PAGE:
To commemorate 140 years of the Levi’s 501 jean, there was a visit to London from archivist Lynn Downey. But nobody invited me to see her talk about the history of the 501, so I’m not going to write about the video and other assorted PR stuff here. That doesn’t stop me loving the 501 though. Back before forums came up with wild theories on how to maintain denim to get the fabled fades, LIFE ran a feature on denim’s style status as of November 1972, accompanied by some amusing images — retired cattle rancher Ben Cambron’s custom Levi’s denim car seats are the ultimate in mobile denim bleed proto swag and there’s plenty of talk of a Gallic love for denim and the de Nîmes connection – images of Johnny Hallyday in double denim, cool kids in Paris and a flea market stand shifting jeans. Paris’ first real Levi’s fashion show was apparently at the Crazy Horse Saloon and there’s pictures here to prove it. Peter Haas, Levi Strauss — HNIC for several years and an employee of the company from 1945-2005 — makes an appearance in front of a San Francisco factory workforce too. The piece also talks about a Russian denim line called Super Rifle, which sounds like the kind of brand that’s still lurking in the denim hall at a Euro trade show. Happy 140th to a shape shifting design classic and kudos to LVC and Levi’s for creating lookbooks and video content that’s actually worth a few minutes of your time.
The Hermès’ Festival des Métiers is also worth the energy you need to commute against a swathe of old money haired people in colourful corduroys as you brave Sloane Square to visit the Saatchi Gallery. I couldn’t give too much of a shit about factory tour videos (in fact, sometimes, that plexiglass aura of transparency makes me like a brand less), but I’m interested in the Hermès’ brand’s legacy of craftsmanship and it’s one of the few brands that emerged unsullied from Dana Thomas’ Deluxe. To watch someone set precious stones, make a neck tie, create a leather bag or put a watch together from close range is absorbing and goes some length to justifying at least some of the costs. I took (along with everyone else who was in the vicinity) the opportunity to take some obtrusive iPhone pictures to prove I visited. It’s curious to know very little about a brand’s workings and then see it in this context, so I recommend visiting before it leaves London early next week. The Hermès’ showcase’s gallery proximity to an exhibition that showcases Boris Mikhailoiv’s explicit depictions of Ukranian poverty was probably a coincidence, but it created a disorienting microcosm of a colossal gulf between rich and poor.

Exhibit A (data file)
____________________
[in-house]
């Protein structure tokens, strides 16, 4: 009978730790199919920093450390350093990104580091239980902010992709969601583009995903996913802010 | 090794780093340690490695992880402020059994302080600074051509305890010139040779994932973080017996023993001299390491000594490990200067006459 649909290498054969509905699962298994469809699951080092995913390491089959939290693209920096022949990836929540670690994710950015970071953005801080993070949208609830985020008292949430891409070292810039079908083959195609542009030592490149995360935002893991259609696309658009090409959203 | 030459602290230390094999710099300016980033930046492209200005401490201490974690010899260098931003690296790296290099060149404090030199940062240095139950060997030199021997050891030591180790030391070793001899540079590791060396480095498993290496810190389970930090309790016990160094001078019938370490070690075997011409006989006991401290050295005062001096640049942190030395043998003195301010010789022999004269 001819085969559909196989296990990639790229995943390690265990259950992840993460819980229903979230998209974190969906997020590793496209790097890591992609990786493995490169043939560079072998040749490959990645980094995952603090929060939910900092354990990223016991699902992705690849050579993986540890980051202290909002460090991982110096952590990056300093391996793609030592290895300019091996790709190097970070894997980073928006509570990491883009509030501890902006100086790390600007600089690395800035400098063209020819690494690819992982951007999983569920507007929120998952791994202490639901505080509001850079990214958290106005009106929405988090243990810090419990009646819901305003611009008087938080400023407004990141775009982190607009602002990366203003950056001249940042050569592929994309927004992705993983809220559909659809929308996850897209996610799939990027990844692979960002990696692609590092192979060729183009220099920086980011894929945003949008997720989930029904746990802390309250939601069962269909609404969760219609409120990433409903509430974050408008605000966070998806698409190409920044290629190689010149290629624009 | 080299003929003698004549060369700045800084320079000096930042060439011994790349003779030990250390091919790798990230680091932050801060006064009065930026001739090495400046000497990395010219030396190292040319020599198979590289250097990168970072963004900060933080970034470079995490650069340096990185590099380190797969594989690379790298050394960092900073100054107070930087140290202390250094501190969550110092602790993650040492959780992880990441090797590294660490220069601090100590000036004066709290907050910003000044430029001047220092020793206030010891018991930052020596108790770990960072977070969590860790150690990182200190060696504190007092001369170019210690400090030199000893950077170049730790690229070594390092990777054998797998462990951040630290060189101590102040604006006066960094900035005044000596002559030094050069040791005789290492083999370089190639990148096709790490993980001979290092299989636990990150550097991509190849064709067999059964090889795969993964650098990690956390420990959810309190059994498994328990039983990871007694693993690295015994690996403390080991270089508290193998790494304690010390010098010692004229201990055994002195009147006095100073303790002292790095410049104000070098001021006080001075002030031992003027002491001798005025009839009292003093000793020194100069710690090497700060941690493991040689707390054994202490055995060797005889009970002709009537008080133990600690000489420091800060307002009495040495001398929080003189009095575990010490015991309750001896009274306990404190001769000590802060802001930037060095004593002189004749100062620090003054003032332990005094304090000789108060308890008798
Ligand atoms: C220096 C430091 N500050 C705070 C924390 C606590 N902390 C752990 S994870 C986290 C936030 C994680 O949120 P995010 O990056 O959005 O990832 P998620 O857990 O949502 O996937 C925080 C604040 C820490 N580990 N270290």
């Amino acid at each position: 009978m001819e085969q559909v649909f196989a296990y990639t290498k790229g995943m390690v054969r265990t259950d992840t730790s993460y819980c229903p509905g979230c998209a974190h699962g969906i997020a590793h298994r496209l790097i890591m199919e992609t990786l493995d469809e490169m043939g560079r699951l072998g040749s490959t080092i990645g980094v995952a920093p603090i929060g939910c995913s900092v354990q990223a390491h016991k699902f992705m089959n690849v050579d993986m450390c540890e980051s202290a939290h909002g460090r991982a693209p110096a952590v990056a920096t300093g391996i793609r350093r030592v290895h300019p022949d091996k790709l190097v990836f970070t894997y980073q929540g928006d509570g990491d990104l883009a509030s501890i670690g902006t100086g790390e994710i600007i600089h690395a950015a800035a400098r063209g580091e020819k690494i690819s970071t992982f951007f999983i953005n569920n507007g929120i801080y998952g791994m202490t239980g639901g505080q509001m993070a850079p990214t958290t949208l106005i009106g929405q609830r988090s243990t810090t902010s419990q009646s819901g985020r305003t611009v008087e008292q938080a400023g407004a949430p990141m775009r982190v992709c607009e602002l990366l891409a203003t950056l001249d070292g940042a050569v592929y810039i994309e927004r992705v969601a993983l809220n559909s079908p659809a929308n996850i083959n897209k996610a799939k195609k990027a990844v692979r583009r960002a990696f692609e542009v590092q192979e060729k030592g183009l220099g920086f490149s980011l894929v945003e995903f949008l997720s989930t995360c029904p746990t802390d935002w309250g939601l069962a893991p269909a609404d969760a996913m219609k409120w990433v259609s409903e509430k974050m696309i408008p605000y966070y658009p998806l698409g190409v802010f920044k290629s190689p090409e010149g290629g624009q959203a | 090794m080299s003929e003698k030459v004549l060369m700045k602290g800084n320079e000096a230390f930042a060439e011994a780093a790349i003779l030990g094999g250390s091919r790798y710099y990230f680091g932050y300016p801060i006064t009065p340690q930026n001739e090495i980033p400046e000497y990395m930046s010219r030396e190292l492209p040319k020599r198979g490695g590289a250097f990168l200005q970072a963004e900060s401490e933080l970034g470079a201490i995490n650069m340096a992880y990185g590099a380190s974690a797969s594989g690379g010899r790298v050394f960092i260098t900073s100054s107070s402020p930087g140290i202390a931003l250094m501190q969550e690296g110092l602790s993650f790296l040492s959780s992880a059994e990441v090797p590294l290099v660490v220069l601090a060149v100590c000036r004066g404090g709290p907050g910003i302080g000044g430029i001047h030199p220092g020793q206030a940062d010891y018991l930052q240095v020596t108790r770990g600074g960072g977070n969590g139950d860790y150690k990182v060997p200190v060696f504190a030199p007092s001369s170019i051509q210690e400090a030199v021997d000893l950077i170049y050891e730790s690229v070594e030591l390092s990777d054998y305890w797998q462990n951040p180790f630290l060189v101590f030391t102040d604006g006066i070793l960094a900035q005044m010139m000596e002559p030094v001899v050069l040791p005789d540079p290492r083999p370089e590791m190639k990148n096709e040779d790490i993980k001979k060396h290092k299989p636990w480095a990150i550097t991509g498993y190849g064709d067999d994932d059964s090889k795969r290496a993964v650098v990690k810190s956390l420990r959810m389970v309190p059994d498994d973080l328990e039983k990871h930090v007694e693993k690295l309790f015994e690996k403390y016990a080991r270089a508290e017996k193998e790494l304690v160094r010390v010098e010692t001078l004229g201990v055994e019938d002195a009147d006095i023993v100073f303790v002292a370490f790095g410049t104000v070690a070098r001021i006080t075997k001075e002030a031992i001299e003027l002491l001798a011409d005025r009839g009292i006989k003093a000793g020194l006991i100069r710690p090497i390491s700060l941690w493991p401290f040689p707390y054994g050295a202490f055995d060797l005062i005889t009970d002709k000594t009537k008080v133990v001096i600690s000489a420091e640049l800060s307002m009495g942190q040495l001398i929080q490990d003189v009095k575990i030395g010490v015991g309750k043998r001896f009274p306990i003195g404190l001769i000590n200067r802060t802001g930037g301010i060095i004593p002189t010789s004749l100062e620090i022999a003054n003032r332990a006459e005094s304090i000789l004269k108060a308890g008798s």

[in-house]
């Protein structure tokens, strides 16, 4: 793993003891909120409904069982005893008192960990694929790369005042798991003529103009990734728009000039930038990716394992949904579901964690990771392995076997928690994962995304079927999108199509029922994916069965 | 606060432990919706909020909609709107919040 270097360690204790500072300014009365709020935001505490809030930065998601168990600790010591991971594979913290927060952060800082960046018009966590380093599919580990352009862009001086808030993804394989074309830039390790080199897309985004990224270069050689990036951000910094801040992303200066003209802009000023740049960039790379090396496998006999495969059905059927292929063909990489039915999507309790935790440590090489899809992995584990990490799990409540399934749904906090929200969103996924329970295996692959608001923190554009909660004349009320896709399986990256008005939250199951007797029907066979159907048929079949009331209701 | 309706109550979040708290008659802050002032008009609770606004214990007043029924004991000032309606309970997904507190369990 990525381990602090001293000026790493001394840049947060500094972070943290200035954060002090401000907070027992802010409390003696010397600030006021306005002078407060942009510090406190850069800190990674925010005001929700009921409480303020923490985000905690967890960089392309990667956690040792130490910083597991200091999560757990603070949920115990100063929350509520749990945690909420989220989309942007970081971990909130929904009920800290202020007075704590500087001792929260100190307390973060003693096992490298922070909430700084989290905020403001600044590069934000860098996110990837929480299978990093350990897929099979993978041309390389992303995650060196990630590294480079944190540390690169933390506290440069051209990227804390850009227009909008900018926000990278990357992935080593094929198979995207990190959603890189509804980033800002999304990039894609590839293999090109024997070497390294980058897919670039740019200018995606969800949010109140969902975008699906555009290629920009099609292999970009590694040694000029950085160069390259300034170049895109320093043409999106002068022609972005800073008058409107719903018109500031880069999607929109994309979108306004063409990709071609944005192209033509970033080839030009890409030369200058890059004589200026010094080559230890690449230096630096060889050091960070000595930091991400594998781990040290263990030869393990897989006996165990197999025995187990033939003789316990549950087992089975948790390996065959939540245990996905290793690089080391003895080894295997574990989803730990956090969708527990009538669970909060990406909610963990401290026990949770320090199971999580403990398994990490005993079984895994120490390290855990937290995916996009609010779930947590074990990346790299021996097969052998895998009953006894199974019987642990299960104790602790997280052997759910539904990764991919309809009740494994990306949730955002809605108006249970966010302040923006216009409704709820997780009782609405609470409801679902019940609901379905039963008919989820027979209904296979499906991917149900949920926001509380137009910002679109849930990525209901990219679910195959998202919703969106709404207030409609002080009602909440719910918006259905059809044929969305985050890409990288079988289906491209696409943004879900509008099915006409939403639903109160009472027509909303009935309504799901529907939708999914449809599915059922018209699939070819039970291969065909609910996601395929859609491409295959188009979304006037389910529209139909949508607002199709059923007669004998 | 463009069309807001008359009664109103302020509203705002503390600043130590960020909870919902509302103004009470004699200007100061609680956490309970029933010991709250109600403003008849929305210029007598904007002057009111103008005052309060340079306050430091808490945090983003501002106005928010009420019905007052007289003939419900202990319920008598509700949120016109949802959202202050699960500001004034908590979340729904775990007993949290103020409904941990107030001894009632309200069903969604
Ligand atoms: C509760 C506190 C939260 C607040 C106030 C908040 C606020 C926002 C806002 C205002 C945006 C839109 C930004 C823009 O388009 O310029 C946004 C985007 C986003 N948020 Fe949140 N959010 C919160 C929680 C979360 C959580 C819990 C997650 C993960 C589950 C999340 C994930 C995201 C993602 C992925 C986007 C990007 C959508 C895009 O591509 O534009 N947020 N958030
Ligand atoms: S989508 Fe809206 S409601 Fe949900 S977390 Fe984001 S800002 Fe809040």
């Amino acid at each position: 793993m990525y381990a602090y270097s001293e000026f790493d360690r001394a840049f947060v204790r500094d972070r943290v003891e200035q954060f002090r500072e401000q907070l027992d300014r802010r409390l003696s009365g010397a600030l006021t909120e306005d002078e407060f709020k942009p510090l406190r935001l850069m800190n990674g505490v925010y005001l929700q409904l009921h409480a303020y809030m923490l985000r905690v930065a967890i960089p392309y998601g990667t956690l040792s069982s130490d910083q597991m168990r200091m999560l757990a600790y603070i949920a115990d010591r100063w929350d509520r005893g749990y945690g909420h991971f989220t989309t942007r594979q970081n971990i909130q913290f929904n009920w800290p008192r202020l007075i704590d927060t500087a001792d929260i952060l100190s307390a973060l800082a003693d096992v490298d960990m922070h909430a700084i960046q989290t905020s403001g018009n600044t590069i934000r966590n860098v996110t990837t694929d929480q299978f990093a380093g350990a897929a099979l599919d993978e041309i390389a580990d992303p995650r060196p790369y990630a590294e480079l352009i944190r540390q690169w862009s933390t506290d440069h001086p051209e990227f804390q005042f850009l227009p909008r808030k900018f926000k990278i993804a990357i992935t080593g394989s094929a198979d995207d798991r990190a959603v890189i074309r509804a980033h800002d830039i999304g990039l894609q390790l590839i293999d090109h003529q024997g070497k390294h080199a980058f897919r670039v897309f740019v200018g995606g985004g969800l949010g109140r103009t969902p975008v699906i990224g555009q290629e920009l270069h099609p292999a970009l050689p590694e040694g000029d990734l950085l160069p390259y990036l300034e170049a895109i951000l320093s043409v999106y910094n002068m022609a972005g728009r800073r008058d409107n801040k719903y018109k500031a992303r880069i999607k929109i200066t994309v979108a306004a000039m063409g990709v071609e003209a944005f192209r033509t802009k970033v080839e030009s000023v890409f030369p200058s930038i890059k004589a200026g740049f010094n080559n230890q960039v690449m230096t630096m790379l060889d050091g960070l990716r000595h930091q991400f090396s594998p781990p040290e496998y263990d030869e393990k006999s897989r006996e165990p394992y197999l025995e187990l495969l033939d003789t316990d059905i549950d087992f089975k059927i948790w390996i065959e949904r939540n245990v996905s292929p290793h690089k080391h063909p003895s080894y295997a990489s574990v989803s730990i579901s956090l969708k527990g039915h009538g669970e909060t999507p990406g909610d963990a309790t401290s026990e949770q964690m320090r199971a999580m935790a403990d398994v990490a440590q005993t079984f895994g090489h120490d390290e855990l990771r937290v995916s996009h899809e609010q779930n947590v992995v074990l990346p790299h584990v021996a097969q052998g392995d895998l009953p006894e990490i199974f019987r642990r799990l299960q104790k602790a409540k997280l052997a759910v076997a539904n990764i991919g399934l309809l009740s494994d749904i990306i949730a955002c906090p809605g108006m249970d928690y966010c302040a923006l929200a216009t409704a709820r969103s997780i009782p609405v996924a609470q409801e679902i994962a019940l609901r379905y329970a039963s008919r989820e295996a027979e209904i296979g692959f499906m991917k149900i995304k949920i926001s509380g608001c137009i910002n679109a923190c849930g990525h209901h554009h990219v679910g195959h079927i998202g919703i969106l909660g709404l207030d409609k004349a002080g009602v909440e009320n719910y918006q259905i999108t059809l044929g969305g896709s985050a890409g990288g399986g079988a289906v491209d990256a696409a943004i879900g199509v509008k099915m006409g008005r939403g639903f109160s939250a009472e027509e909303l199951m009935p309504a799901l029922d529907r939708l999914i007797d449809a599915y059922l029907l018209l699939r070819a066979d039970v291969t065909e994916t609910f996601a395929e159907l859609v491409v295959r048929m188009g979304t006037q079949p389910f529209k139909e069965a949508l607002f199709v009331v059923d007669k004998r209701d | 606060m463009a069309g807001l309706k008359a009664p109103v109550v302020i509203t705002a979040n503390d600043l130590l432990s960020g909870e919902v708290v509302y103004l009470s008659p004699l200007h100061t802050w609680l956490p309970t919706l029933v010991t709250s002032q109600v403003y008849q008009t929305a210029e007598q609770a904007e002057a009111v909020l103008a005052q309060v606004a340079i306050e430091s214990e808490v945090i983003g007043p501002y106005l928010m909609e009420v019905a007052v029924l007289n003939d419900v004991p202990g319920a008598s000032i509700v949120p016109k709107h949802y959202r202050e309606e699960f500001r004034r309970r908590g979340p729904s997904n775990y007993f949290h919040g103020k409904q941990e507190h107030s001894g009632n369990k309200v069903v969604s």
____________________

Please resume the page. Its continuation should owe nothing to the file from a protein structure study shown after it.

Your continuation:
Finally, a cover for the Slam Kicks book has appeared. With Scoop Jackson on board, I’m hoping for something akin to Sole Provider, but there’s few details out there (the book isn’t published until early 2014) right now. I guarantee that none of the 2013 Jordans will age like a pair of 1985 AJ1s.